15. ^ "1985 World Series". Baseball-Reference.com. October 19–27, 1985.
  16. ^ Hummel, Rick (5 November 2011), Forsch was 'icon in Cards' history', stltoday.com, retrieved 14 November 2011
  17. ^ "Tigers Land Lynn, Power". The Pittsburgh Press. September 1, 1988.
  18. ^ Goold, Derrick. "How Close Cardinals Have Come to Perfection" Archived 2010-05-12 at the Wayback Machine. St. Louis Post-Dispatch. May 10, 2010.
  19. ^ Bob Forsch & Tom Wheatley (April 10, 2003). "Bob Forsch's Tales from the Cardinals Dugout". Sports Publishing LLC.
  20. ^ Cardinals pitcher Forsch dies at age 61, St. Louis Post-Dispatch (Nov. 4, 2011)
  21. ^ Former Cardinals star Bob Forsch dies FOX Sports
  22. ^ Bob Forsch, author of two no-hitters, dies at 61 MLB.com

External links

1968 Major League Baseball draft

The 1968 Major League Baseball (MLB) draft took place prior to the 1968 MLB season. The draft saw the New York Mets take shortstop Tim Foli first overall.

1978 Philadelphia Phillies season

The 1978 Philadelphia Phillies season was the 96th season in the history of the franchise. The Phillies won their third straight National League East title with a record of 90-72, a game and a half over the Pittsburgh Pirates, as the Phillies defeated the Pirates in Pittsburgh on the next to last day of the season. For the third consecutive season the Phillies came up short in the NLCS, as the Los Angeles Dodgers defeated them three games to one, as they had the previous season. The Phillies were managed by Danny Ozark and played their home games at Veterans Stadium.

1978 St. Louis Cardinals season

The 1978 St. Louis Cardinals season was the team's 97th season in St. Louis, Missouri and its 87th season in the National League. The Cardinals went 69-93 during the season and finished fifth in the National League East, 21 games behind the Philadelphia Phillies.

1980 St. Louis Cardinals season

The St. Louis Cardinals 1980 season was the team's 99th season in St. Louis, Missouri and the 89th season in the National League. The Cardinals went 74-88 during the season and finished fourth in the National League East, 17 games behind the eventual NL pennant and World Series champion Philadelphia Phillies.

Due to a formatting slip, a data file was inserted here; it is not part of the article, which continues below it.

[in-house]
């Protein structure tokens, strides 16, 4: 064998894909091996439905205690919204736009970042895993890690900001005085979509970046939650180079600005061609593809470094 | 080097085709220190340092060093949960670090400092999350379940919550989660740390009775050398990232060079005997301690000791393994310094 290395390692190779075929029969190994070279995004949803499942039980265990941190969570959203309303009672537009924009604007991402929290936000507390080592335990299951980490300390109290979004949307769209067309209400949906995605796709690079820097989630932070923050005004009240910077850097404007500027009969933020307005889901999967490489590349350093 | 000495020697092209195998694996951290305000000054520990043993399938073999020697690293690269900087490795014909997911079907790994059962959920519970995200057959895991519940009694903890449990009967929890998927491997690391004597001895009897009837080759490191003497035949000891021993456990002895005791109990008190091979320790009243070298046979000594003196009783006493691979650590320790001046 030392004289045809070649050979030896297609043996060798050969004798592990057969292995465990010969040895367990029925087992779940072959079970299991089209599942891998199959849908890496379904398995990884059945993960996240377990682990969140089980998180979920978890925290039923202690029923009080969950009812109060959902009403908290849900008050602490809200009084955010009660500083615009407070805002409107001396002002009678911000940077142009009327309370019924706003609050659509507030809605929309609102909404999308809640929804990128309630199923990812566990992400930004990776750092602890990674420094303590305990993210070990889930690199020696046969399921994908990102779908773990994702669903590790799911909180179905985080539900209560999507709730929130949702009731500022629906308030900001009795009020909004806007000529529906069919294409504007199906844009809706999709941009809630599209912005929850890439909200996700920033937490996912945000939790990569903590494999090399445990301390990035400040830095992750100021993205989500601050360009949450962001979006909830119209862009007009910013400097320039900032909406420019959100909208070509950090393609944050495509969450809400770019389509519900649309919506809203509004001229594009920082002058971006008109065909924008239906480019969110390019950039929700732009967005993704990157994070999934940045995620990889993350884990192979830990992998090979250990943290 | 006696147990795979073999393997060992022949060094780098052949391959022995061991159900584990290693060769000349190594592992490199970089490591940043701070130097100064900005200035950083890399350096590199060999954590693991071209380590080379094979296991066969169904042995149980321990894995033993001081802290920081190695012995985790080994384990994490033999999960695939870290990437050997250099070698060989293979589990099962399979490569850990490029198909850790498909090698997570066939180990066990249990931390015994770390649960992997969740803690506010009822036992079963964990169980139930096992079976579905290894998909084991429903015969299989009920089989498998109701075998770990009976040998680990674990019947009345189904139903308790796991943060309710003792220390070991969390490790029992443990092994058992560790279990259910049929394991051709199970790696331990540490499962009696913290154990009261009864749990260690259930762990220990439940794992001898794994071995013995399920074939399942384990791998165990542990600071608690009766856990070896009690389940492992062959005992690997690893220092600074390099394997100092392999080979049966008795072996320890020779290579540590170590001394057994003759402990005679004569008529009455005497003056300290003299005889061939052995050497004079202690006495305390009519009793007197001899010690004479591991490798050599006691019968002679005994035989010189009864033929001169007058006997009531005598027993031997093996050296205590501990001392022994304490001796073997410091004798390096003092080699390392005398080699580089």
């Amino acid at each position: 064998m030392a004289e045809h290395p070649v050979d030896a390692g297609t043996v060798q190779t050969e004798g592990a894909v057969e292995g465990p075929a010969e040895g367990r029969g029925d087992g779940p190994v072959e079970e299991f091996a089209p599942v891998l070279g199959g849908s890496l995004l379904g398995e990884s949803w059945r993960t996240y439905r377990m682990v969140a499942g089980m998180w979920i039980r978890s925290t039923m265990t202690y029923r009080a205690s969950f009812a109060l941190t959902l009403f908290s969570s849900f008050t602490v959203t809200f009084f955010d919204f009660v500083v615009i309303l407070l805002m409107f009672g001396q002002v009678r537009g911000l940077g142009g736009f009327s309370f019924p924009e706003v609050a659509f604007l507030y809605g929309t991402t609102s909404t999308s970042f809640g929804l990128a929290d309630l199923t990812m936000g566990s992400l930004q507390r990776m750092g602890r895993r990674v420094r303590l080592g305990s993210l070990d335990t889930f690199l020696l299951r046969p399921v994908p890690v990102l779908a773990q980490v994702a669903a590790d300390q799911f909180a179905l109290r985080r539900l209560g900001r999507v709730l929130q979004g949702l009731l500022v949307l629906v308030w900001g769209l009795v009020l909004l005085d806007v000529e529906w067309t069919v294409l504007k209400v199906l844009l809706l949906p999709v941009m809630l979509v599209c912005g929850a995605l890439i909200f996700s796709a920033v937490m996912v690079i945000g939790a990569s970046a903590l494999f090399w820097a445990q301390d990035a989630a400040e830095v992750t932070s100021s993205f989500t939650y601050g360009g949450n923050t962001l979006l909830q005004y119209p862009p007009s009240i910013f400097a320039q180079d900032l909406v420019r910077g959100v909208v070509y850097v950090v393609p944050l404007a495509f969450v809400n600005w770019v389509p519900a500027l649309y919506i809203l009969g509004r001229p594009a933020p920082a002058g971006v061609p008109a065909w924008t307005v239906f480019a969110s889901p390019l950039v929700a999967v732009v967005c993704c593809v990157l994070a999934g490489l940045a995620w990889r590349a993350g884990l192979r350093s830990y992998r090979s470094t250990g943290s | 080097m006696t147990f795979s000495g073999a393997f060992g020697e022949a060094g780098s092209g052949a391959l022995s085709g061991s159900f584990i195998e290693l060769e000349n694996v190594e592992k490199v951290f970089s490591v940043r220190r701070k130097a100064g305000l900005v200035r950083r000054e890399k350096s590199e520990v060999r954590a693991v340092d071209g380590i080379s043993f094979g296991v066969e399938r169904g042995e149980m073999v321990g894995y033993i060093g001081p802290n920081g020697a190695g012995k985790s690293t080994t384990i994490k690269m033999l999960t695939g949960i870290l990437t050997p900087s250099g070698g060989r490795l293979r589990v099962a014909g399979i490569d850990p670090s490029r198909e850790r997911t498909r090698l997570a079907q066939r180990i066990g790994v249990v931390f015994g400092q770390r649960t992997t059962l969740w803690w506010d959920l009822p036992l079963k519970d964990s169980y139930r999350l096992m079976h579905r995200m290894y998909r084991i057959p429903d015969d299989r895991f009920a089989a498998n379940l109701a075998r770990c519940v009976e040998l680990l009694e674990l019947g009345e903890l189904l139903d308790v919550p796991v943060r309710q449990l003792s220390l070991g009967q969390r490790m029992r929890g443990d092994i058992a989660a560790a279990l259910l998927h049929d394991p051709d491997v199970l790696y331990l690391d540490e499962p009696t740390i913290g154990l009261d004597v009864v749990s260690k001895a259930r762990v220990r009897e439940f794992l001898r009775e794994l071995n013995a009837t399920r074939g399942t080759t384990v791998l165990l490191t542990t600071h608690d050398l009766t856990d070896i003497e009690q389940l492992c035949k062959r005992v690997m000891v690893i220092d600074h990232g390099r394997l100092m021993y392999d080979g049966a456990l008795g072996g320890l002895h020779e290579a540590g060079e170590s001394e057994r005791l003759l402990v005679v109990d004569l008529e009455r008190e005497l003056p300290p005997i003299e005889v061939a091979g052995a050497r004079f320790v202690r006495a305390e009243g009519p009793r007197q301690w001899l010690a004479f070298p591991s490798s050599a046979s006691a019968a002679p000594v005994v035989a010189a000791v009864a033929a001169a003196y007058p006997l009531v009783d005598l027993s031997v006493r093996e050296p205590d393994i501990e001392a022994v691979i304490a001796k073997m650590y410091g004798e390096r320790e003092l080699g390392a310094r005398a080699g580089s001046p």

The Cardinals played the season under four different managers, Ken Boyer (fired June 8 between games of a double-header against the Expos in Montreal), Jack Krol (the second game of the double-header that same day), Whitey Herzog (June 9 until he was hired as the team's general manager in late August, succeeding John Claiborne, who was fired earlier in August) and Red Schoendienst (from late August to end of season). After the season, Herzog reclaimed the managerial job.

This team set a record for the most Silver Slugger Award winners in one season: Keith Hernández (first base), Garry Templeton (shortstop), George Hendrick (outfielder), Ted Simmons (catcher), and Bob Forsch (pitcher). Hernández also won a Gold Glove.

1981 St. Louis Cardinals season

The St. Louis Cardinals 1981 season was the team's 100th season in St. Louis, Missouri and the 90th season in the National League. 1981 was a season of two significant anomalies: A change in the playoff format, which created the first-ever Divisional Series with a qualification variant that existed only for that season, and the players' strike, which truncated the regular season. Despite finishing 59-43, good for the best overall record in the National League East, the strike set up the scenario where the Cardinals actually missed the playoffs. The regular season was split into halves to tally teams' records separately in each half of the season, and because the Cardinals finished in second place in each half, they did not qualify for the 1981 playoffs. Major League Baseball reverted to the previous playoff format the following season, and the Cardinals qualified for that postseason.

First baseman Keith Hernandez won a Gold Glove this year.

1982 National League Championship Series

The 1982 National League Championship Series was played between the St. Louis Cardinals and the Atlanta Braves from October 6 to 10.

1982 St. Louis Cardinals season